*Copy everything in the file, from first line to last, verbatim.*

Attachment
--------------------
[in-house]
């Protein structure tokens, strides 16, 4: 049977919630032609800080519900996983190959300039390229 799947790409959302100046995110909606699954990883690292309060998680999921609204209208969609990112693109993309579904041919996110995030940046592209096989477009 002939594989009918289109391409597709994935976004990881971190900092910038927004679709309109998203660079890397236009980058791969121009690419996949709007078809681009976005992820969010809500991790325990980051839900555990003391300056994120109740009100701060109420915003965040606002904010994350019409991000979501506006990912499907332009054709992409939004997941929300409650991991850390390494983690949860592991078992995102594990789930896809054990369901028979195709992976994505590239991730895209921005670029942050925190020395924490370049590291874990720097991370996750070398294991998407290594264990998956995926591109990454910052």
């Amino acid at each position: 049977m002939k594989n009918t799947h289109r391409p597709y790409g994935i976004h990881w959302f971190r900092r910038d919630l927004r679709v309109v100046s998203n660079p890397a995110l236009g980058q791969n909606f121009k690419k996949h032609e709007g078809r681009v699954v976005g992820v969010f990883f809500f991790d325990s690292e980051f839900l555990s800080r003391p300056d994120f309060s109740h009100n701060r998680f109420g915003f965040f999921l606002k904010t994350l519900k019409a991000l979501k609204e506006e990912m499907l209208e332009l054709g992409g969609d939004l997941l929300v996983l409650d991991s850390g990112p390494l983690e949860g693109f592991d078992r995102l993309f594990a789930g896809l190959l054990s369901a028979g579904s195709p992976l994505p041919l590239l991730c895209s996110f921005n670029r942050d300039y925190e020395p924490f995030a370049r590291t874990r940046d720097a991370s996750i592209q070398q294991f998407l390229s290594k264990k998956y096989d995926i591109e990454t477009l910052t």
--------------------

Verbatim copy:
[in-house]
């Protein structure tokens, strides 16, 4: 049977919630032609800080519900996983190959300039390229 799947790409959302100046995110909606699954990883690292309060998680999921609204209208969609990112693109993309579904041919996110995030940046592209096989477009 002939594989009918289109391409597709994935976004990881971190900092910038927004679709309109998203660079890397236009980058791969121009690419996949709007078809681009976005992820969010809500991790325990980051839900555990003391300056994120109740009100701060109420915003965040606002904010994350019409991000979501506006990912499907332009054709992409939004997941929300409650991991850390390494983690949860592991078992995102594990789930896809054990369901028979195709992976994505590239991730895209921005670029942050925190020395924490370049590291874990720097991370996750070398294991998407290594264990998956995926591109990454910052």
């Amino acid at each position: 049977m002939k594989n009918t799947h289109r391409p597709y790409g994935i976004h990881w959302f971190r900092r910038d919630l927004r679709v309109v100046s998203n660079p890397a995110l236009g980058q791969n909606f121009k690419k996949h032609e709007g078809r681009v699954v976005g992820v969010f990883f809500f991790d325990s690292e980051f839900l555990s800080r003391p300056d994120f309060s109740h009100n701060r998680f109420g915003f965040f999921l606002k904010t994350l519900k019409a991000l979501k609204e506006e990912m499907l209208e332009l054709g992409g969609d939004l997941l929300v996983l409650d991991s850390g990112p390494l983690e949860g693109f592991d078992r995102l993309f594990a789930g896809l190959l054990s369901a028979g579904s195709p992976l994505p041919l590239l991730c895209s996110f921005n670029r942050d300039y925190e020395p924490f995030a370049r590291t874990r940046d720097a991370s996750i592209q070398q294991f998407l390229s290594k264990k998956y096989d995926i591109e990454t477009l910052t």